At present, I am writing a Field Guide for the Monarch Butterfly Habitat, Shell Lake, Wisconsin. The guide will illustrate the symbiotic relationship between pollinators, native host, and nectar plants. Invasive species as host plants cannot support pollinators. The goal of the book is to teach that native plants are necessary for pollinating insects. The finished book will be published by Butterfly Woman Publishing.

Hopefully writers and visitors to your Website at www.beachboundbooks.com will enjoy staying in touch via our Blogs and Social Network Sites, such as Twitter and Facebook. I believe writers and anyone connected to the publishing world will have more success when we work together. It is in working together that we can show our work to the world. Bless each and every one of us. It is all about seeing beyond ourselves.

You can read a sample of  My Name is Butterfly at www.amazon.com.

Find out more about Mary Ellen Ryall and her books at:
www.happtonics.wordpress.com
www.insectamonarca.wordpress.com
www.butterfly-woman-publishing.com

You can also find her on Twitter (@happytonics) and on Facebook.

http://www.facebook.com/pages/Butterfly-Woman-Publishing/186481664768990

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This county story starts under a plant – Spooner Advocate: Local: spooner advocate, monarch, mary ellen ryall, shell lake, washburn county

This county story starts under a plant

  • test4Writer and butterfly fan

Photo copyright Frank Zufall

Writer and butterfly fan

Mary Ellen Ryall is surrounded by photos and her journal used to document the emergence of a monarch butterfly in her garden in 2003, which eventually became the story for My Name is Butterfly.

Posted: Wednesday, December 21, 2011 8:31 am | Updated: 11:51 am, Thu Dec 22, 2011.

BY FRANK ZUFALL

For those looking for a Christmas gift inspired by a Washburn County story, one idea is My Name is Butterfly, a book written by Mary Ellen Ryall, director of Happy Tonics, the organization behind the Monarch Butterfly Habitat in Shell Lake.

Ryall wrote the story based on personal observations in her Minong garden in 2003.

“I saw this chrysalis under a bean plant, attached to the bottom of the bean leaf,” she said. “I thought, ‘What in heaven’s name is this?'”

She took a photo of the chrysalis and sent it to a friend in Ohio. “She said, ‘Mary-Ellen, do you realize you have a monarch butterfly chrysalis there?'”

From ground level, Ryall studied and observed the chrysalis change to adult butterfly.

“While I was there I had my bottle of water and this notepad,” she said. “I kept wondering, ‘What is she trying to teach me?’ I had no idea why I was having this experience, and I wrote down even about that.”

Ryall said a rabbit had eaten part of the leaf where the chrysalis was anchored, so she constructed a little fence around the bean plant.

“If that rabbit had come back one more day, I wouldn’t even have a chrysalis left.”

When the chrysalis turned dark, Ryall knew the butterfly was about to emerge.

“This is the very first time the butterfly comes out. Her wings were completely wet,” she said, “and I was with her for three hours. That’s how long it takes for a butterfly’s wings to dry out. They try to climb higher and higher to reach the sun, to get their wings dried. They pump fluids from abdomen to wings to do that.”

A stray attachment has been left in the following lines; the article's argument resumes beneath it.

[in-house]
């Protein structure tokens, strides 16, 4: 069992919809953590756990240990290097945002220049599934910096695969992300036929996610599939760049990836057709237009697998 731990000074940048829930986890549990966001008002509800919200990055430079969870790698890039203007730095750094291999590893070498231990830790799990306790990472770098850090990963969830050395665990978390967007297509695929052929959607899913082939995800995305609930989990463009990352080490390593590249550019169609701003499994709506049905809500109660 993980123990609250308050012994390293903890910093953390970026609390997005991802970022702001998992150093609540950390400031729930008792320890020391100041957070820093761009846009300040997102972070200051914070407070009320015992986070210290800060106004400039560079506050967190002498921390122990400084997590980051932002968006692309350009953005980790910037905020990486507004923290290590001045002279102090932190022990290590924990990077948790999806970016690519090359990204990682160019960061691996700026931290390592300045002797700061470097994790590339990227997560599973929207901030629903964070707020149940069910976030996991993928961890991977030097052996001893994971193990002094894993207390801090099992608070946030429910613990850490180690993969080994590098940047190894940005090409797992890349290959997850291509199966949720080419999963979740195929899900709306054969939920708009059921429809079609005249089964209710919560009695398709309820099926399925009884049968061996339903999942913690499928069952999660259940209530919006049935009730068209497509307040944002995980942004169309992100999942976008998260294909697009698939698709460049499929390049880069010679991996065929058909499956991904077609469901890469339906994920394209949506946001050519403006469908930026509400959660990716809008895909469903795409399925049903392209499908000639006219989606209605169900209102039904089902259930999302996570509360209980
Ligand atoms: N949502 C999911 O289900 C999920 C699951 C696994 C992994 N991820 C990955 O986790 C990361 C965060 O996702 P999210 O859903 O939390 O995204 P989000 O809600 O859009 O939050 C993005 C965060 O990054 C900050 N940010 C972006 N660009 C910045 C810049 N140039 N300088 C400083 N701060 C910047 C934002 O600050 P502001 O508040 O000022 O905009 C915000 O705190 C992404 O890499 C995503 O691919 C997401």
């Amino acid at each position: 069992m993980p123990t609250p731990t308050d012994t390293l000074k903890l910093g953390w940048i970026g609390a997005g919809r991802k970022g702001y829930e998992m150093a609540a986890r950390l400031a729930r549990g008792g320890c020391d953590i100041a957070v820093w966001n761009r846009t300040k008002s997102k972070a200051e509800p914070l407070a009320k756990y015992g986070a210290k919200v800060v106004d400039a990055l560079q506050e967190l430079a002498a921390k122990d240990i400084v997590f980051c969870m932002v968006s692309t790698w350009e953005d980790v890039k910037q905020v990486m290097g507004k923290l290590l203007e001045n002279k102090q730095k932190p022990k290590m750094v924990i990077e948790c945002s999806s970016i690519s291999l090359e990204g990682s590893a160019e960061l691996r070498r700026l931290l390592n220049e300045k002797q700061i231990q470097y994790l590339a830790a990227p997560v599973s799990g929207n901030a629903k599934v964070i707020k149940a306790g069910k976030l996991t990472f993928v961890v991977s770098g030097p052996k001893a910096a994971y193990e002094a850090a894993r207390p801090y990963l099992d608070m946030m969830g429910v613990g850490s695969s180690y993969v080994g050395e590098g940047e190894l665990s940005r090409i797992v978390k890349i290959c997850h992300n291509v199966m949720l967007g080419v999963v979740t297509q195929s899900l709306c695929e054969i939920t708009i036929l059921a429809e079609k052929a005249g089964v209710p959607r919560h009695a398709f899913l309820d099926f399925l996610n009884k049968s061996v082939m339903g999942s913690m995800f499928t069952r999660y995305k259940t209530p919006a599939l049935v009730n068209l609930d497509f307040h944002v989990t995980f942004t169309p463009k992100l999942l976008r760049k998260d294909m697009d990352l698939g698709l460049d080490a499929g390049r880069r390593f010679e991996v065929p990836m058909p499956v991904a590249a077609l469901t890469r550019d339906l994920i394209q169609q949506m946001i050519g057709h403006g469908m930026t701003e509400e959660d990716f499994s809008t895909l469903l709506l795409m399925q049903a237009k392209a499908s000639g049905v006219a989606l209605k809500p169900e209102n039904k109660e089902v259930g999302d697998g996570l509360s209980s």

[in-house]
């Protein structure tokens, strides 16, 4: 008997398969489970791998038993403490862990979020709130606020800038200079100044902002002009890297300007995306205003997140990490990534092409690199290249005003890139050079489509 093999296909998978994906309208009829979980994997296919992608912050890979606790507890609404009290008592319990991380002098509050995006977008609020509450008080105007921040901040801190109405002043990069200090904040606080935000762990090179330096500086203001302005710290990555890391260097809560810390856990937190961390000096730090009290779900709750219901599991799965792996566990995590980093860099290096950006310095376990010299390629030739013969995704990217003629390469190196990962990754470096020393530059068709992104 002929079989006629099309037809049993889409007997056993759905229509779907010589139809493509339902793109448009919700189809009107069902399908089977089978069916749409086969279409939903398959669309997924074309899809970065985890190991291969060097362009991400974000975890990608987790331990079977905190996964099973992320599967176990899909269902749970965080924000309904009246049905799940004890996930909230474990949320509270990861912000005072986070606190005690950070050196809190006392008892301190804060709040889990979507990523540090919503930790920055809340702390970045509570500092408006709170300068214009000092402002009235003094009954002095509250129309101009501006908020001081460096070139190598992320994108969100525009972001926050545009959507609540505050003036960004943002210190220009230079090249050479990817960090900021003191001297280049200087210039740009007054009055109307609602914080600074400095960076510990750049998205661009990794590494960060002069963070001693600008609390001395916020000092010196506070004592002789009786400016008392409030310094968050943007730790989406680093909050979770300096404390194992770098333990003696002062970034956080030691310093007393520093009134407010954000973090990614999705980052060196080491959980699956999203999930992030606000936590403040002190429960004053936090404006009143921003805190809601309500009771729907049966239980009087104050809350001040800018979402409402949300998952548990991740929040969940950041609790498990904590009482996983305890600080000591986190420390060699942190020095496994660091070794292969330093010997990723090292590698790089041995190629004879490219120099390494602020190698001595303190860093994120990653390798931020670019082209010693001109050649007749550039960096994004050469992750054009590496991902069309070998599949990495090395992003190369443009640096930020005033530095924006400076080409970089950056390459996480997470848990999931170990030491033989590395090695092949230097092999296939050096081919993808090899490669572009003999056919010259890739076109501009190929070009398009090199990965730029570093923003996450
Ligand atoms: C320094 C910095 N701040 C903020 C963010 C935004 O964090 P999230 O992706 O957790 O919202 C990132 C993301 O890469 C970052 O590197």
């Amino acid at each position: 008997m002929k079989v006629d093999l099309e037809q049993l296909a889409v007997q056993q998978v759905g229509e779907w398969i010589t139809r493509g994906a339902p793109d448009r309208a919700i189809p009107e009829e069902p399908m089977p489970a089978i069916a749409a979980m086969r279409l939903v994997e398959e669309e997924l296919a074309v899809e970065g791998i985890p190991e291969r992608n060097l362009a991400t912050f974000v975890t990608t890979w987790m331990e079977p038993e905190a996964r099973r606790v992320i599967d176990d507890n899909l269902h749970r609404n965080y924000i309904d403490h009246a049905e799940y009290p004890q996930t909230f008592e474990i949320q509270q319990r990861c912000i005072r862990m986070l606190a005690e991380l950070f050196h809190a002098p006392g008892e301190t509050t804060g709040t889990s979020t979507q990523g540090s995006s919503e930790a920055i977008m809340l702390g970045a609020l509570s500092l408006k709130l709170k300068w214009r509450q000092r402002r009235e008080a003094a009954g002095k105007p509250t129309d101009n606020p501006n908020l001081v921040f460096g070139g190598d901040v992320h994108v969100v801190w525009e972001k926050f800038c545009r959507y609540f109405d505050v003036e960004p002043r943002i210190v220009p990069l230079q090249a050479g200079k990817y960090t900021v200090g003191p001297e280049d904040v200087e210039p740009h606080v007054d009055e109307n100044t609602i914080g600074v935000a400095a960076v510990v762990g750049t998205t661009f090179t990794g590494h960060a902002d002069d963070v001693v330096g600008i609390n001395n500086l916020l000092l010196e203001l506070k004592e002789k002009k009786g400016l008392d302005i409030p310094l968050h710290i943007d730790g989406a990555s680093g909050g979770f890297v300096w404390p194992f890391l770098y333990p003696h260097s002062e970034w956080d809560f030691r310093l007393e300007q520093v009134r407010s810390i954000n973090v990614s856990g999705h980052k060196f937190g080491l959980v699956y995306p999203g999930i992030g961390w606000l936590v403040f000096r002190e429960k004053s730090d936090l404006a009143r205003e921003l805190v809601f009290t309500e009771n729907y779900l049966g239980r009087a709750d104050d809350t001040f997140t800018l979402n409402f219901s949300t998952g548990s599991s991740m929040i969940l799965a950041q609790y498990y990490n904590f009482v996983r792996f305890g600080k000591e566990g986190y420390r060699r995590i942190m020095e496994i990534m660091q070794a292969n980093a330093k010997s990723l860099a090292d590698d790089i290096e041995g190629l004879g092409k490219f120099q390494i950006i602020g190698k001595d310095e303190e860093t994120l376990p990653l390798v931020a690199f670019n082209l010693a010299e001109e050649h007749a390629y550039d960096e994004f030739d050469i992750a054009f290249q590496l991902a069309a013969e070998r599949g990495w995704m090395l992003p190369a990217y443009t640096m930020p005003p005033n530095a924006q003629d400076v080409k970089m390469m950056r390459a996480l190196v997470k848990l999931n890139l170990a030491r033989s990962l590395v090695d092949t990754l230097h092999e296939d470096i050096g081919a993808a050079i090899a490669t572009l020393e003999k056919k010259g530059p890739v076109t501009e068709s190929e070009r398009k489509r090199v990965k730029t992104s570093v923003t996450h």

Ryall recalls the butterfly’s journey toward the sun: “And then the butterfly tried to climb up the bean pole, but the top of the plant had been eaten by the rabbit. She climbed to another plant and she went to a sunflower. She almost fell down. She had to right herself.”

During the climb, Ryall saw the male butterfly fold its wings back to let the underside dry.

“I’ve never seen a shot like that before,” Ryall said about the photograph she took of the butterfly.

“Then he gets up tall on this sunflower, and that’s when he flew away.”

From her Minong garden, Ryall shared her journal observations and photos with Patrick Shields, an English professor at Lac Courte Oreilles Ojibwe Community College.

“He said, ‘Knowing you, that butterfly will be immortal,'” she said.

The journal notes were transformed in what Ryall calls a “creative, non-fiction” story – her experience but with other characters: a young girl and her mother.

Publishing

After the story was written, Ryall looked for a publisher. In a twist of fate, a publisher’s granddaughter volunteered at the Happy Tonics office

“Her grandmother came in one day and said, ‘I heard you wrote a story about a butterfly, about a monarch.’ I said, ‘I did,’ and she said, ‘Can I see it?'”

The publisher was Lindy Casey of Salt of the Earth Press, a small publisher from Northern Wisconsin focusing on books for children, the environment, organic gardening, recipes.

Ryall left Casey alone in the Happy Tonics office with the manuscript while Ryall visited the Shell Lake library.

“When I came back, she said, ‘This is important work. I’m going to publish it.'”

After a deal was struck, Stevie Marie Aubuchon-Mendoza of Las Vegas, Nev., was chosen to illustrate the book.

To help the illustrator, Ryall asked Minong’s Cassie Thompson and her mother, Tanya, to recreate scenes from the story which Ryall photographed.

“I told her [Cassie] to wear a baseball cap and she said, ‘I don’t wear a baseball cap.’ I said, ‘In this story she does wear a baseball cap.'”

Cassie takes on the character Sara Reynolds who goes out to the garden and finds a butterfly egg and then a caterpillar.

In the story, Mom cautions Sara to leave the new life alone and also teaches Sara new terms, like pupae.

“Her mother teaches her [Sara] while the butterfly teaches her the actual life cycle, so it’s the butterfly telling the story, basically, and getting more information from her mother.”

Coloring book

Following My Name is Butterfly, Ryall and a graphic designer from Alexandria, Va. created a publishing house called Butterfly Women Publishing.

The first publishing project, due out this spring for Earth Day, is a coloring book of Monarch butterflies illustrated by Gordon artist Mora McCusker.

“There are so many people I can reach locally. If I want the greater message to get out there, I have to get it published,” said Ryall. “That’s why we created the publishing house, so we could get some of my essays and manuscripts out there. If my life is short and sweet, this will be something of me to leave on this planet.”

Book

My Name is Butterfly is available at Amazon.com or by visiting www.happytonics.org.